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Lewannick Village Hall - geograph.org.uk - 512764.jpg
Lewannick Village Hall, War Memorial & St. Martin's Church
Lewannick is located in Cornwall
Location within Cornwall
Population970 (United Kingdom Census 2011)
OS grid referenceSX276807
Civil parish
  • Lewannick
Unitary authority
Ceremonial county
Sovereign stateUnited Kingdom
Postcode districtPL15
Dialling code01566
PoliceDevon and Cornwall
AmbulanceSouth Western
UK Parliament
List of places
50°36′04″N 4°26′17″W / 50.601°N 4.438°W / 50.601; -4.438Coordinates: 50°36′04″N 4°26′17″W / 50.601°N 4.438°W / 50.601; -4.438

Lewannick (/luˈɒnɪk/; Cornish: Lannwenek) is a civil parish and village in Cornwall, England, United Kingdom. The village is situated approximately five miles (8 km) southwest of Launceston.[1] The civil parish had a population of 973 at the 2011 census.[2]

The parish is rural in character and is within the Deanery and Hundred of East. It is bounded on the north by Trewen and South Petherwin, on the east by Lezant, on the south by North Hill and on the west by Altarnun.[3] The parish church is dedicated to St Martin and is located at grid reference SX 2759 8071.


Evidence of early medieval habitation at Lewannick is in the form of two inscribed pillar stones, each having text in both Latin and ogham characters; on the basis of the ogham text, these stones have been dated as having been inscribed between the fifth and sixth centuries. One is located in the village churchyard, and was dedicated to a "Ingenuus"; the other has been moved inside to the church nave, and both texts mention an "Ulcagnus".[4]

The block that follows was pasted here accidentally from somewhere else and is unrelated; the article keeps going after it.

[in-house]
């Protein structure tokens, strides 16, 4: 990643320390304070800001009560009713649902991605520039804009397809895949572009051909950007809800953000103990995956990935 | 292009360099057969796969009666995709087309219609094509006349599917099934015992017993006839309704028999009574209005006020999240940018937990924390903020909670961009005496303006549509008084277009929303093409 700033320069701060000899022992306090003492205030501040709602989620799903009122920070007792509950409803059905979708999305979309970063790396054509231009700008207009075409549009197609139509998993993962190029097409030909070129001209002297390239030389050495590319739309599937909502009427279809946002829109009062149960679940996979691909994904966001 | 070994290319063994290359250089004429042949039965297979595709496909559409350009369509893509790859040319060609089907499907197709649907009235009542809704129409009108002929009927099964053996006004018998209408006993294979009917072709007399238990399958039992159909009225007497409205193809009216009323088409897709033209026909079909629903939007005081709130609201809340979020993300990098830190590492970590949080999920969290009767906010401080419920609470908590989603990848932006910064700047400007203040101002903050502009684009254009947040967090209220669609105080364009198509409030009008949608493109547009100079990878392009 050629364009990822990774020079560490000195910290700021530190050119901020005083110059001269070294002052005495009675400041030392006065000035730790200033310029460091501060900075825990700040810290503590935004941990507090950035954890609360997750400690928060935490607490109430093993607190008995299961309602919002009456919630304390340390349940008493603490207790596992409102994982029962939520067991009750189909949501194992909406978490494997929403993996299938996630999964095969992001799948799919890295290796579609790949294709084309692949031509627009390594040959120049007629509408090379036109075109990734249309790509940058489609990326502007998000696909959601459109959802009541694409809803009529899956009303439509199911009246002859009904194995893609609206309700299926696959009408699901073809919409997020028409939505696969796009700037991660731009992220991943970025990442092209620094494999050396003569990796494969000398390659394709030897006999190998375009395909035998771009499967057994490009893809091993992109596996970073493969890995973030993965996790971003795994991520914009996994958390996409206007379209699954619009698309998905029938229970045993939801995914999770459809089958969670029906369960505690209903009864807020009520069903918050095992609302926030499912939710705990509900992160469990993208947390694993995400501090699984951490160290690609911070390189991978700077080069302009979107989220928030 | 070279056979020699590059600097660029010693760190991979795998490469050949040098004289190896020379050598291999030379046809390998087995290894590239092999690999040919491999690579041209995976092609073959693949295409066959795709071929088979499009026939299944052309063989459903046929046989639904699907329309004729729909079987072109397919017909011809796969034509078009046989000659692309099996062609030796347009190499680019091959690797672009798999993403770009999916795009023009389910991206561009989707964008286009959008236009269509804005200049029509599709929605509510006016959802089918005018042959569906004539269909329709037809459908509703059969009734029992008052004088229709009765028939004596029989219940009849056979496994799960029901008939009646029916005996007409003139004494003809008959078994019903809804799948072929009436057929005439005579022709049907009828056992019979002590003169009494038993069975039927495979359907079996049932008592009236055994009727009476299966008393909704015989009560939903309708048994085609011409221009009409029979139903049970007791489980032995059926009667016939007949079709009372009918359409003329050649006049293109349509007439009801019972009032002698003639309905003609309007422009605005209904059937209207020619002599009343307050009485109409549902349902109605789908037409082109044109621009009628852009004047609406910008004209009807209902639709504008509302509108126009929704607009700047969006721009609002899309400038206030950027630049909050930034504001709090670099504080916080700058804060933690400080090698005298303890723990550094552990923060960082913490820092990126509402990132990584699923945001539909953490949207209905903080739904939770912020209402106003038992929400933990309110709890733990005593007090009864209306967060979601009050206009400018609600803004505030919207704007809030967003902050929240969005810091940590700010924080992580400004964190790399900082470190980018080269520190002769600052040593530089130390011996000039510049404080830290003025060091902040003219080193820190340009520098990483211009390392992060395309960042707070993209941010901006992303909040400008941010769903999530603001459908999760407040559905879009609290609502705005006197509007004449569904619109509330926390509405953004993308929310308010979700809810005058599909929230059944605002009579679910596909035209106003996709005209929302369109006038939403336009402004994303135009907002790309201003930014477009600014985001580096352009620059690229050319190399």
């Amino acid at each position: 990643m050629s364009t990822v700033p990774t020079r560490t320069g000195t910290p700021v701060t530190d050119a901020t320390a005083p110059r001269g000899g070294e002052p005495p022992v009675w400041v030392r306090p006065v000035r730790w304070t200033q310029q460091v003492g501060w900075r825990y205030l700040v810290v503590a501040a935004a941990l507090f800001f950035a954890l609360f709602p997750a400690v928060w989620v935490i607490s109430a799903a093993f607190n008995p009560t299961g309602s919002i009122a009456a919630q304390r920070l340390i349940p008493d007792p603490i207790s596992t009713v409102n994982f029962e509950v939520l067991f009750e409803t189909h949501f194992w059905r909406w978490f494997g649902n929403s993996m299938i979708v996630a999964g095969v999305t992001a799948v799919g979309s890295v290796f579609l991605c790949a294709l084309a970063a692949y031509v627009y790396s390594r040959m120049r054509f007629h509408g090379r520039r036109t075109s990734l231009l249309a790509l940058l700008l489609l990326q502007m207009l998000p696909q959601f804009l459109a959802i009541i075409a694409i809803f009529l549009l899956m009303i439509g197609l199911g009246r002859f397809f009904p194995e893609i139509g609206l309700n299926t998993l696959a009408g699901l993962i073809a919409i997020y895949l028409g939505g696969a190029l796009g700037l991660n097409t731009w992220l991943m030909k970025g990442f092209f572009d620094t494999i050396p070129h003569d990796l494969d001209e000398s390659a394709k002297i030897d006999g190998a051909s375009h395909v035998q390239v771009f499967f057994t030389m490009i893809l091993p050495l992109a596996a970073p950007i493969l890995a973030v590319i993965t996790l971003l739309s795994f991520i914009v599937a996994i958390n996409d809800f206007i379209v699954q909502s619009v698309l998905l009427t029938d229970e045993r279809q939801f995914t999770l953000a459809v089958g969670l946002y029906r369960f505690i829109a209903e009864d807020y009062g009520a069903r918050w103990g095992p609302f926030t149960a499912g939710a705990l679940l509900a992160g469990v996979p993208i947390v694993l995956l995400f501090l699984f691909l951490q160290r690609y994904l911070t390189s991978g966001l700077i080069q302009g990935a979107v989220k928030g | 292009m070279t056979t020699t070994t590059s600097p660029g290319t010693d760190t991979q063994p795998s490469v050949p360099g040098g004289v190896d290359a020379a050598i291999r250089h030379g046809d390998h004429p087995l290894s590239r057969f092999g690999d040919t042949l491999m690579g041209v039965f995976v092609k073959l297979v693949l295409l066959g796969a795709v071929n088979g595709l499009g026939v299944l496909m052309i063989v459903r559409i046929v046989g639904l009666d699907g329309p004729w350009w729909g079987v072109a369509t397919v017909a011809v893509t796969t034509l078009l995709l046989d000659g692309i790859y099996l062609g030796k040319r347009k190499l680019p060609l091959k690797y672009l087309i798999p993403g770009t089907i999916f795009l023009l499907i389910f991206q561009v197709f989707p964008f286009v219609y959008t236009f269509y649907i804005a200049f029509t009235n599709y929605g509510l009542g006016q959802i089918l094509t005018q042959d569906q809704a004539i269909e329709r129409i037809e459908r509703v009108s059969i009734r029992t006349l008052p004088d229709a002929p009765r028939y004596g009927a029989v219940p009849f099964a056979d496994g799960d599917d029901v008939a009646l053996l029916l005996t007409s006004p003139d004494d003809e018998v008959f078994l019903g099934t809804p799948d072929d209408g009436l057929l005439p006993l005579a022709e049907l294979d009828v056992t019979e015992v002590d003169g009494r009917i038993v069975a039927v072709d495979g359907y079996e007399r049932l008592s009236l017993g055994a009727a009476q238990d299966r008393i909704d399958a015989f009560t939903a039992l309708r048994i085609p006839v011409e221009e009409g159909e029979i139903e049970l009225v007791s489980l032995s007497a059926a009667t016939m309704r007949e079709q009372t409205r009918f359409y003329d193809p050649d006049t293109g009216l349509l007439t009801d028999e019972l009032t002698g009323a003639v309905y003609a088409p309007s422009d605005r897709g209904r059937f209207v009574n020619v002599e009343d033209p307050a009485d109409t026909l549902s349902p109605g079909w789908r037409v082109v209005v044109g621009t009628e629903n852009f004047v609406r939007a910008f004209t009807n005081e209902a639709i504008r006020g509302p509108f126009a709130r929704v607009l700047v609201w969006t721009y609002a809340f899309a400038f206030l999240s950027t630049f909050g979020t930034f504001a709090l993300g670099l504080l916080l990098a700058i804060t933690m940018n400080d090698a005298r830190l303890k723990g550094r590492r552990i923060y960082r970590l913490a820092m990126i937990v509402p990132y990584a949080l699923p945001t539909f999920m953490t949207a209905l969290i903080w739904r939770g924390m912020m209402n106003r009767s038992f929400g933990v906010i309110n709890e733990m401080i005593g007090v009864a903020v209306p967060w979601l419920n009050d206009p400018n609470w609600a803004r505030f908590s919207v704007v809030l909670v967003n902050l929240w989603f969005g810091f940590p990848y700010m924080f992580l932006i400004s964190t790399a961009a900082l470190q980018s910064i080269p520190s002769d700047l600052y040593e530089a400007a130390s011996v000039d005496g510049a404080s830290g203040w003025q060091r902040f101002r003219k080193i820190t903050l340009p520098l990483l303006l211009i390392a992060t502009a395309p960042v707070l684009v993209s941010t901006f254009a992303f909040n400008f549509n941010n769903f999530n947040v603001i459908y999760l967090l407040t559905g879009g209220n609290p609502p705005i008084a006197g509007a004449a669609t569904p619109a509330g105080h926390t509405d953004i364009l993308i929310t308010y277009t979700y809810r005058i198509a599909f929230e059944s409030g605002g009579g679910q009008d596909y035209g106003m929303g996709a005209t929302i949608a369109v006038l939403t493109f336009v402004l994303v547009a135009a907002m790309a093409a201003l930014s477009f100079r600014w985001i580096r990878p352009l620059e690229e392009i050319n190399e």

Two miles south-west, in the valley of the River Lynher, are the fragmentary remains of the medieval Upton Castle.

Arthur Langdon (1896) records two Cornish crosses in the parish: one is Holloway Cross at a road junction one and half miles north of the churchtown; the other is a cross head in the grounds of a house called Trelaske.[5] Trelaske was a country house until it was demolished in the 1950s.[6]

Trekelland Bridge

Trekelland Bridge is a Grade II* listed road bridge over the River Inny probably built in 1504. This may be the bridge near Launceston for which Bishop Oldham issued an indulgence in 1504. It has two large arches and a smaller arch and is built of granite ashlar. It is one of the best-preserved and most beautiful of Cornish medieval bridges.[7]

Notable Residents[edit]

  • Annie Hearn poisoner and her victims Mary and Minnie Everard and Alice Thomas


  1. ^ Ordnance Survey: Landranger map sheet 201 Plymouth & Launceston ISBN 978-0-319-23146-3
  2. ^ "Parish Population 2011". Retrieved 10 February 2015.
  3. ^ GENUKI website; Lewannick; retrieved April 2010
  4. ^ See the discussion and bibliography in Elisabeth Okasha, Corpus of Early Christian Inscribed stones of South-west Britain (Leicester: University Press, 1993), pp. 146-53
  5. ^ Langdon, A. G. (1896) Old Cornish Crosses. Truro: Joseph Pollard; pp. 166 & 185
  6. ^ Beacham, Peter & Pevsner, Nikolaus (2014) Cornwall. (The Buildings of England.) New Haven: Yale University Press; p. 305
  7. ^ Beacham (2014), p. 305

External links[edit]